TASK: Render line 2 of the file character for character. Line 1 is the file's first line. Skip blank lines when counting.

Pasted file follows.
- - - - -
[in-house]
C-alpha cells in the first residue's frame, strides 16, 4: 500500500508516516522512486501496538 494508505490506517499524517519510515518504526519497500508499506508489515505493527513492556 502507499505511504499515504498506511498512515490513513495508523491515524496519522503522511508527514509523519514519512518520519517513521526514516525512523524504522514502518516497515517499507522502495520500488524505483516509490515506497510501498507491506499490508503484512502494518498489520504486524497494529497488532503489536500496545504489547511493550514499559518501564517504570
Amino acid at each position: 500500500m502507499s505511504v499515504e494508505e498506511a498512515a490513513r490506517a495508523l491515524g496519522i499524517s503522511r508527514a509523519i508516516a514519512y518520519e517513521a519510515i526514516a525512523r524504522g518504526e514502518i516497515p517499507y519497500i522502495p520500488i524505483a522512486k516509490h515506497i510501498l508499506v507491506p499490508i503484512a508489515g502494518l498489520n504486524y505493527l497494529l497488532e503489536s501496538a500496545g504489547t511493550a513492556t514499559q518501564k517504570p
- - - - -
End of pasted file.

C-alpha cells in the first residue's frame, strides 16, 4: 500500500508516516522512486501496538 494508505490506517499524517519510515518504526519497500508499506508489515505493527513492556 502507499505511504499515504498506511498512515490513513495508523491515524496519522503522511508527514509523519514519512518520519517513521526514516525512523524504522514502518516497515517499507522502495520500488524505483516509490515506497510501498507491506499490508503484512502494518498489520504486524497494529497488532503489536500496545504489547511493550514499559518501564517504570